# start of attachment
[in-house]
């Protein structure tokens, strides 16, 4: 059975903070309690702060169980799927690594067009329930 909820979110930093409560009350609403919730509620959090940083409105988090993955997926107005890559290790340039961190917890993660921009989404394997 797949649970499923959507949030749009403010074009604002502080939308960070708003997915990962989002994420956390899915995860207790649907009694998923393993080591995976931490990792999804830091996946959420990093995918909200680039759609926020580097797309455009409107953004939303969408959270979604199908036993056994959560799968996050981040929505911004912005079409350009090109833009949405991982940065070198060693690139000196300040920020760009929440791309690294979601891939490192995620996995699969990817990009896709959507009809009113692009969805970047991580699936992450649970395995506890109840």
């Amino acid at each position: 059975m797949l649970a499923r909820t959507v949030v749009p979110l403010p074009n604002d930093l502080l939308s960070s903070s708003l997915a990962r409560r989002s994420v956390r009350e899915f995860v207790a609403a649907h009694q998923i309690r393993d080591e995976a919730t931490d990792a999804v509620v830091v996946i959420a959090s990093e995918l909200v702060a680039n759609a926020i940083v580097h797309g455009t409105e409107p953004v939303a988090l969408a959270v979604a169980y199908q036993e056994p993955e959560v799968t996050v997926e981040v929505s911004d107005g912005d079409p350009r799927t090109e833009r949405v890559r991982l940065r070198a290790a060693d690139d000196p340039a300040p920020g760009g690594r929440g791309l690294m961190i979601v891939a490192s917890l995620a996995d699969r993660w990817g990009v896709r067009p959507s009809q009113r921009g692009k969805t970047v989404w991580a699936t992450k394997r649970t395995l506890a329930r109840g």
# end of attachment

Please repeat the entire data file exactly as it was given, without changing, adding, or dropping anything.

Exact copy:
[in-house]
């Protein structure tokens, strides 16, 4: 059975903070309690702060169980799927690594067009329930 909820979110930093409560009350609403919730509620959090940083409105988090993955997926107005890559290790340039961190917890993660921009989404394997 797949649970499923959507949030749009403010074009604002502080939308960070708003997915990962989002994420956390899915995860207790649907009694998923393993080591995976931490990792999804830091996946959420990093995918909200680039759609926020580097797309455009409107953004939303969408959270979604199908036993056994959560799968996050981040929505911004912005079409350009090109833009949405991982940065070198060693690139000196300040920020760009929440791309690294979601891939490192995620996995699969990817990009896709959507009809009113692009969805970047991580699936992450649970395995506890109840």
């Amino acid at each position: 059975m797949l649970a499923r909820t959507v949030v749009p979110l403010p074009n604002d930093l502080l939308s960070s903070s708003l997915a990962r409560r989002s994420v956390r009350e899915f995860v207790a609403a649907h009694q998923i309690r393993d080591e995976a919730t931490d990792a999804v509620v830091v996946i959420a959090s990093e995918l909200v702060a680039n759609a926020i940083v580097h797309g455009t409105e409107p953004v939303a988090l969408a959270v979604a169980y199908q036993e056994p993955e959560v799968t996050v997926e981040v929505s911004d107005g912005d079409p350009r799927t090109e833009r949405v890559r991982l940065r070198a290790a060693d690139d000196p340039a300040p920020g760009g690594r929440g791309l690294m961190i979601v891939a490192s917890l995620a996995d699969r993660w990817g990009v896709r067009p959507s009809q009113r921009g692009k969805t970047v989404w991580a699936t992450k394997r649970t395995l506890a329930r109840g």